Durant, of course, is no longer a member of the Warriors. He's in Brooklyn rehabbing from a surgically repaired right Achilles tendon.

[RELATED: Moak's thoughts on fanless NBA games]

On March 17, Durant revealed to The Athletic that he was one of four Nets players to test positive for the coronavirus, which is plaguing the world.

Moak also noted that he expects the NBA to change the name of the timeout in light of the recent pandemic.

Kings PA announcer Scott Moak gives thoughts on NBA games without fans

Kings PA announcer Scott Moak gives thoughts on NBA games without fans

The NBA is special in one respect compared to other sports. Due to the nature of the free-flowing action, momentum can change at any time. 

A big play in the NFL happens and then there is a break in the action. A pitcher can give up a home run and by the time the trot is over and a new batter is in the box, the crowd has sat back down and gotten back to their beer and nachos.

The NBA doesn’t have that luxury. The ball goes through the hoop and then it’s headed in the other direction with an eight-second clock to pass halfcourt and a 24-second shot clock driving the action. 

There are moments when the game takes short pauses, but there also are moments when a team hits a 3-pointer, gets a steal moments later for a breakaway dunk and then tops off an 8-0 run with another triple.

Once a team hits a burst like this and the crowd is into the action, the momentum of a game can shift and an 8-0 run can become a turning point in a game. 

Driving this action is a the public address announcer and the Kings have one of the best in the league in Scott Moak.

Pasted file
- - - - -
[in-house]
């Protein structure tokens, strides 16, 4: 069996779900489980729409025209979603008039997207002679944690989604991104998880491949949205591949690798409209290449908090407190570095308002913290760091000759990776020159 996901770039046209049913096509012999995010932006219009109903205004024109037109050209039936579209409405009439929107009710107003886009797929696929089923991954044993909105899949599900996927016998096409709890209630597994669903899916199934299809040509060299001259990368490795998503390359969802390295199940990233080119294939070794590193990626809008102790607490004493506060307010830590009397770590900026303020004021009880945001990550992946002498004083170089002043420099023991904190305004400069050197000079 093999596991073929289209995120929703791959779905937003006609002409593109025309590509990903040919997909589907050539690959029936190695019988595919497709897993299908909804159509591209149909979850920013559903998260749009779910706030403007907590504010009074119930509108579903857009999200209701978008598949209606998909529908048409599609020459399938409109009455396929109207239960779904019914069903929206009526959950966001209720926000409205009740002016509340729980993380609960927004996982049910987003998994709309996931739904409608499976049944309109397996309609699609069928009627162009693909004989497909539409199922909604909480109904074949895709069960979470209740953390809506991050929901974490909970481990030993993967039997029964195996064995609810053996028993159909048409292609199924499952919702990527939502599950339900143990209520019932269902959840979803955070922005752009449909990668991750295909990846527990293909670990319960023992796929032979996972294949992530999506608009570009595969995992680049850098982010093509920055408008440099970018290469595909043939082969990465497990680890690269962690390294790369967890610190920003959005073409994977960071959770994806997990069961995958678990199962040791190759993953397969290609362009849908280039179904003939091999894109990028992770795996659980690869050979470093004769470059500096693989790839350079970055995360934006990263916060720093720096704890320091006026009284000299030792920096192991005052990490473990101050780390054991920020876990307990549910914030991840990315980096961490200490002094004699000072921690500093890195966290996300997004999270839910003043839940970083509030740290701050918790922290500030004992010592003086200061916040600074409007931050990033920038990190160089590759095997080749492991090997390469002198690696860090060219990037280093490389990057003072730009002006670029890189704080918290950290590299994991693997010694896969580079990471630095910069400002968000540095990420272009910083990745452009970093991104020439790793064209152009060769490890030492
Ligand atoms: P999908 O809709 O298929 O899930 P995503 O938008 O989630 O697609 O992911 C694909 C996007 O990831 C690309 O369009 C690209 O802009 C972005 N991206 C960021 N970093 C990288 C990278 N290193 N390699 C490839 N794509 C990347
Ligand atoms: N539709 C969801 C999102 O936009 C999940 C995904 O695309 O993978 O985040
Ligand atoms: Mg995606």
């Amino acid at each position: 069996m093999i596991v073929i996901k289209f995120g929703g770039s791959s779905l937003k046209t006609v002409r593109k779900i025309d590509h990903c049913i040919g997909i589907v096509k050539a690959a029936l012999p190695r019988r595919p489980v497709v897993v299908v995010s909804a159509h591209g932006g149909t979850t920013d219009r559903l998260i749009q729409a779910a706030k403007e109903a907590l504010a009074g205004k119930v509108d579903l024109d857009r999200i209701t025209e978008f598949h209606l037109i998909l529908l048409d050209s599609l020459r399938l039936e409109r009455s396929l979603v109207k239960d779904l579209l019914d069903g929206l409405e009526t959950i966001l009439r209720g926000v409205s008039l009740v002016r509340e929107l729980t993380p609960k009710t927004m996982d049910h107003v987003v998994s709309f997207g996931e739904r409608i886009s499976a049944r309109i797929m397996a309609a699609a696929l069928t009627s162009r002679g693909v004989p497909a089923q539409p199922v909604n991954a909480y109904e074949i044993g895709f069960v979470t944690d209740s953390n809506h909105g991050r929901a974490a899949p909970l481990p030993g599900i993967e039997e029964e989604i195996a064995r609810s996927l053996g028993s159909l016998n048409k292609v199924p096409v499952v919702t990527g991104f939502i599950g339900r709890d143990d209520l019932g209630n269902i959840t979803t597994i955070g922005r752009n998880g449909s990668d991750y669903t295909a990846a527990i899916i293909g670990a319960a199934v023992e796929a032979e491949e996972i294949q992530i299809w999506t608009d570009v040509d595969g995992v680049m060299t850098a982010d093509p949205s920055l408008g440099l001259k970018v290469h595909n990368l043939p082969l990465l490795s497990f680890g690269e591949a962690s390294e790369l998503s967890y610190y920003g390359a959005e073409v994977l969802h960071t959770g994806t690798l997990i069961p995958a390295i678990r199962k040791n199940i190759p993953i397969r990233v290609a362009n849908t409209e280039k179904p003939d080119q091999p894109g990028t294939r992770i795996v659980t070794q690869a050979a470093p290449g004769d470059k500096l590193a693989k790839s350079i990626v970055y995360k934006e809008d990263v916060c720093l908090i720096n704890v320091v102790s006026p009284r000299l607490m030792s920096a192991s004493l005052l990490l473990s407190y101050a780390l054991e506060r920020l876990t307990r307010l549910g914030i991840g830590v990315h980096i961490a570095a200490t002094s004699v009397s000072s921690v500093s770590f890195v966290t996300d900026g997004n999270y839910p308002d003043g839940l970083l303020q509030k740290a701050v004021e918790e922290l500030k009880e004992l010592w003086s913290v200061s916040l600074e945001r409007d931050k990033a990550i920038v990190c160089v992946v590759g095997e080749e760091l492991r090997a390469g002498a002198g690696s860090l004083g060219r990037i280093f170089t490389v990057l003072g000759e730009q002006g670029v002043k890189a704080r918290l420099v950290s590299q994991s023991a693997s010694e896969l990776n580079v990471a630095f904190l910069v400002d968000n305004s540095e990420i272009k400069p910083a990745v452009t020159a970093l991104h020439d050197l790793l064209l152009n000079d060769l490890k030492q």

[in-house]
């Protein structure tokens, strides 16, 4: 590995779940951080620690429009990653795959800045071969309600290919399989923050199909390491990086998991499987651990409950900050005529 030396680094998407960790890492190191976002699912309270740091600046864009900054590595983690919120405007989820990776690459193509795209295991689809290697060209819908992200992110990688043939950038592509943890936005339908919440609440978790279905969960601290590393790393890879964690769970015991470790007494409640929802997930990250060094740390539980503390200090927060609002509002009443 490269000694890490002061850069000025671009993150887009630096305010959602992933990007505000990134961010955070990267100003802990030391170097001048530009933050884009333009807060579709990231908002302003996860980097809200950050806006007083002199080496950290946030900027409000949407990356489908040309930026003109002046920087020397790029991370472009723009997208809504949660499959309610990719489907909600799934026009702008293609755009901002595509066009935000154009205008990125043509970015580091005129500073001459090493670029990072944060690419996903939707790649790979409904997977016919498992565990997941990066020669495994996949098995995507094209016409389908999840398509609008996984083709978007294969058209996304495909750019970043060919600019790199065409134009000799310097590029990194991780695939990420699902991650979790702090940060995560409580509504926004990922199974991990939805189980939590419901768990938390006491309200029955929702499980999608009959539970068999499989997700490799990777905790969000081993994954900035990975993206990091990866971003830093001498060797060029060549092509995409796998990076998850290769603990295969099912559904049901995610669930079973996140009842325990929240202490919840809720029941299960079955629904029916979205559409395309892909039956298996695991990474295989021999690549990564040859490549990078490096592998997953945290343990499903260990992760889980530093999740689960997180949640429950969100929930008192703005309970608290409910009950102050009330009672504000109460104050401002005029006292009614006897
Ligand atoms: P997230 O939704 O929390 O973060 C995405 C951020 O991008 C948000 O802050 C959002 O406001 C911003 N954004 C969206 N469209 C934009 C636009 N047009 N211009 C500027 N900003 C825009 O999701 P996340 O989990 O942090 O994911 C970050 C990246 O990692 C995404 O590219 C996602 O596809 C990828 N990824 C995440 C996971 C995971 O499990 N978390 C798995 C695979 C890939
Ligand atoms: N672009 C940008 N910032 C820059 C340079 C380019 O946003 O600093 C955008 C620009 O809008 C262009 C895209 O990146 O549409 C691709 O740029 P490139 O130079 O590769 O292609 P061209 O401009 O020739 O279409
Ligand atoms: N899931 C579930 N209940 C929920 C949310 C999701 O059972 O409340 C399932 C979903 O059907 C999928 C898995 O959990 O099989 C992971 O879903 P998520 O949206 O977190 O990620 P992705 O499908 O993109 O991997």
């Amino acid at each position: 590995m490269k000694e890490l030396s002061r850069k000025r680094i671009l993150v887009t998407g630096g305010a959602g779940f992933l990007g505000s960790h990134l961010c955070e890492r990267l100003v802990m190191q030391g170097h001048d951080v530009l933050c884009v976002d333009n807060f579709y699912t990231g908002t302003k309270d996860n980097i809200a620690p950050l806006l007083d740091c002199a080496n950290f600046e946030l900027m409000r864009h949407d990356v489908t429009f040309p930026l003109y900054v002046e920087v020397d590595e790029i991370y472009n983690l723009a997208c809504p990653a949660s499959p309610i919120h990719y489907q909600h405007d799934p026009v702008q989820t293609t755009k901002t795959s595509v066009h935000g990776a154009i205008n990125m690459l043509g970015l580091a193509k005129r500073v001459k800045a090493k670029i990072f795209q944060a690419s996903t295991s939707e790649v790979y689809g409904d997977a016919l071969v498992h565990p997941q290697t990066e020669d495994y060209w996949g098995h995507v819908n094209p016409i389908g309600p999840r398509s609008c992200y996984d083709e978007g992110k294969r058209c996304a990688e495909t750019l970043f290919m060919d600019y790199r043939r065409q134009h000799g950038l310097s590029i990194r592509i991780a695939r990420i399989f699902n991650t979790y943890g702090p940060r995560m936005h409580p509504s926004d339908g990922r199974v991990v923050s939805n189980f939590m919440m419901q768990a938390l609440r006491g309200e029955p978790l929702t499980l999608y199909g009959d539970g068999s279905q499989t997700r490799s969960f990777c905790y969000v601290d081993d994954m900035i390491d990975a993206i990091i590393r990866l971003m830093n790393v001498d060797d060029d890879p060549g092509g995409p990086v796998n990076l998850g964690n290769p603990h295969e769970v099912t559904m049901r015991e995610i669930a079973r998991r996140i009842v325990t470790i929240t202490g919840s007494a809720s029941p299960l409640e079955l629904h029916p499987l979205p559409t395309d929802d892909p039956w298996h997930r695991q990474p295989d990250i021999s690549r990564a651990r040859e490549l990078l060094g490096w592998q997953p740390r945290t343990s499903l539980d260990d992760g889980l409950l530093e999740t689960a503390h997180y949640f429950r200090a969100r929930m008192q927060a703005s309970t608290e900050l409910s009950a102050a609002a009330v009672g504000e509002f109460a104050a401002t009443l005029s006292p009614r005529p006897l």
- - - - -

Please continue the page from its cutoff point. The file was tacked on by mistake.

During the latest episode of the Purple Talk podcast, Moak was asked what it would be like to call a game with no fans in the building -- an option that has been floated due to the coronavirus pandemic -- and whether he would even be needed to help keep the game on track.

“I can make the case both ways, that if they do a fanless game, I guess making players aware of fouls and things,” Moak said of whether he would be needed. “It’s super weird to think ... and I don’t think I would go full-bore, ‘and now, let’s meet the starting five …,’ I think they’d go straight into the tip.”

Since taking over the job in 2002, Moak has been on the mic for plenty of incredible moments. He worked playoff games from 2002-2006, Tyreke Evans’ halfcourt buzzer-beater at Arco Arena and even a game where DeMarcus Cousins was thrown out and then summoned back from the locker room to score his 55th point of the night in a Kings win.

How would he handle sitting courtside alone without the power of 17,608 fans at his beck and call? 

“I would probably turn into more of a narrator/informer meets NPR,” Moak said. “I think I would have to go to more of my NPR voice than my announcer voice.”

This is a reality that the league may have to face if they hope to get the season back on track. The Warriors already had intended to play a game against the Brooklyn Nets without fans in the Chase Center before the league was paused due to the coronavirus outbreak, so the possibility is real.

Like most announcers, Moak started his career in much smaller venues. While it would be a difficult transition, he can draw from his former experiences to get through the change if it becomes necessary.

“I was announcing American River College women’s basketball in Beaver Stadium or whatever they called it, with 12 parents, a couple of trainers and the teams,” Moak recalled. “So I think I’ll kind of channel those experiences.”

[RELATED: Jerry Reynolds reveals Kings nearly traded for Detlef Schrempf in 1993]

We have no idea when the NBA will return and what it will look like when it does, but the stoppage could change the way we experience a game, at least in the short-term. 

People like Moak are part of the fabric of the game who often go unnoticed. They add to the experience and, like everyone else, he can’t wait to get back to simpler times and the game he loves.